Well, that post-season was underwhelming. Come to think of it, so was the regular season. At 5.03 and 5.32 goals per game, respectively, the two parts of 2014-15 combined to create another low-scoring season for goal-starved fans.
Immediately after that dud of a Stanley Cup final, in which just 23 goals (3.83 per game) were scored, suggestions started flying on ways to fix the dearth of goals and the downtick in excitement. TSN’s Dave Naylor threw his support behind making the nets bigger, a move the NHL should embrace.
Failing that, however, perhaps there’s another way to boost scoring.
Prior to the playoffs, this editor floated an idea by Kris King, vice-president of hockey operations, and Stephen Walkom, senior vice-president and director of officiating, at the NHL. Neither offered any feedback, but at least they were willing to hear it out.
“We have a lot of ‘interesting’ GMs,” King said. “So your idea might not be as crazy as you think.”
That crazy idea targets the suffocating defensive strategies of coaches – the real culprits behind low-scoring games – by making this rule change:
Barring any unforeseen developments, the limited-in-scope coach’s challenge rumored for years to be coming to the NHL will be implemented in the 2015-16 season, thanks in part to a recommendation from the league and NHL Players’ Association’s joint competition committee Thursday.
The competition committee – comprised of four NHL GMs, one owner and four players – recommended league coaches be permitted to challenge goals that involve goaltender interference and offside plays with a video review. Goalie interference challenges would be considered by on-ice officials, while offside challenges would be addressed by the NHL’s video review center in Toronto. And if a coach has already used his timeout, he is unable to challenge any play. Read more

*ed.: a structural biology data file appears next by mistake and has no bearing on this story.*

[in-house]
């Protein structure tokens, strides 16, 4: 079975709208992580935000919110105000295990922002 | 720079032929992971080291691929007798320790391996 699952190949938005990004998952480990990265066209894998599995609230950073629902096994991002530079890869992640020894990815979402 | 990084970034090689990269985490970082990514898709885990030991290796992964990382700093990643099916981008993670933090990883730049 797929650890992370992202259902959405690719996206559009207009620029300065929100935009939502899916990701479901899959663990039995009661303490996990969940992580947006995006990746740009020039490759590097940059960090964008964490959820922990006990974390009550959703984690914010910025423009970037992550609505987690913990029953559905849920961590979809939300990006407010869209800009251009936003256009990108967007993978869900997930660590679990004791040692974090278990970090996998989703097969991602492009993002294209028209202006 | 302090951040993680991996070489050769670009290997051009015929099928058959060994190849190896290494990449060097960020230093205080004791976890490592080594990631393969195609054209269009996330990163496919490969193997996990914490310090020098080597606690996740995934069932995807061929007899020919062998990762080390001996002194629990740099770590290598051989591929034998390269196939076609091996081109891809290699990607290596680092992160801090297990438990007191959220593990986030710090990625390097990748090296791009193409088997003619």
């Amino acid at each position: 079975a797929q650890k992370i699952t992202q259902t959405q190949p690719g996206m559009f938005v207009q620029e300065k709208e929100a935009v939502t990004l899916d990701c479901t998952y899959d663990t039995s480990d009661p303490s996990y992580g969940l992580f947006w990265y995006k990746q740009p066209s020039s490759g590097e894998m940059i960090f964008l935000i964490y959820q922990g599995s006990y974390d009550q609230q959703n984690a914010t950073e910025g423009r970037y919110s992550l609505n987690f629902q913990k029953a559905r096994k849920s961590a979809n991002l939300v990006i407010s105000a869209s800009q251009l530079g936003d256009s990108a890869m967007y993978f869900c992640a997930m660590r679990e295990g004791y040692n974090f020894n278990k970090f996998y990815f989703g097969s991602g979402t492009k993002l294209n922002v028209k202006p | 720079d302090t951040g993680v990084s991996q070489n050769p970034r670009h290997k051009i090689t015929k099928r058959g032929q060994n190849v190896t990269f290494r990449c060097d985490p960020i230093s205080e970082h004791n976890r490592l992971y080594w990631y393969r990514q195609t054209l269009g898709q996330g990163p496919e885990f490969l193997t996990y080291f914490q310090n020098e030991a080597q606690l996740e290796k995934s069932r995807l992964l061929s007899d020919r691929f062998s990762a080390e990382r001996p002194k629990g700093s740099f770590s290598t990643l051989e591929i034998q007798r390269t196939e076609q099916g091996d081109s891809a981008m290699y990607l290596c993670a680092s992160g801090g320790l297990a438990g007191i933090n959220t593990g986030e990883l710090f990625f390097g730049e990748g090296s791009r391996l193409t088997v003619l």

After Quebec Remparts coach-GM Philippe Boucher accused Quebec Major Junior League director of officiating Richard Trottier and referee Olivier Gouin of conspiring against his team during Memorial Cup round-robin play earlier this week, many expected Canadian Hockey League brass would come down hard on the former NHL player-turned-bench boss. And many turned out to be right: late Thursday, the league announced it was fining Boucher $10,000 for his outburst. Read more
Meg Hishmeh and her son, Blake, will spend Mother’s Day doing exactly what they’ve done for the better part of the past month. Blake will do four hours of therapy at a rehabilitation hospital in Denver, then they’ll watch the hockey games together.
Don’t worry, the story will have a happy ending when 18-year-old Blake is discharged May 20 and returns to finish up his high school year in New Jersey. And with him will be Meg, who took a break from her job as World’s Busiest Hockey Mom™ to help usher her son back to what it is expected to be a full recovery from a traumatic brain injury after a back flip off a jump at the Breckenridge Ski Resort in Colorado went horribly awry during spring break. Blake was airlifted from the ski hill and spent eight days in intensive care before being transferred to the rehab hospital on April 14. Read more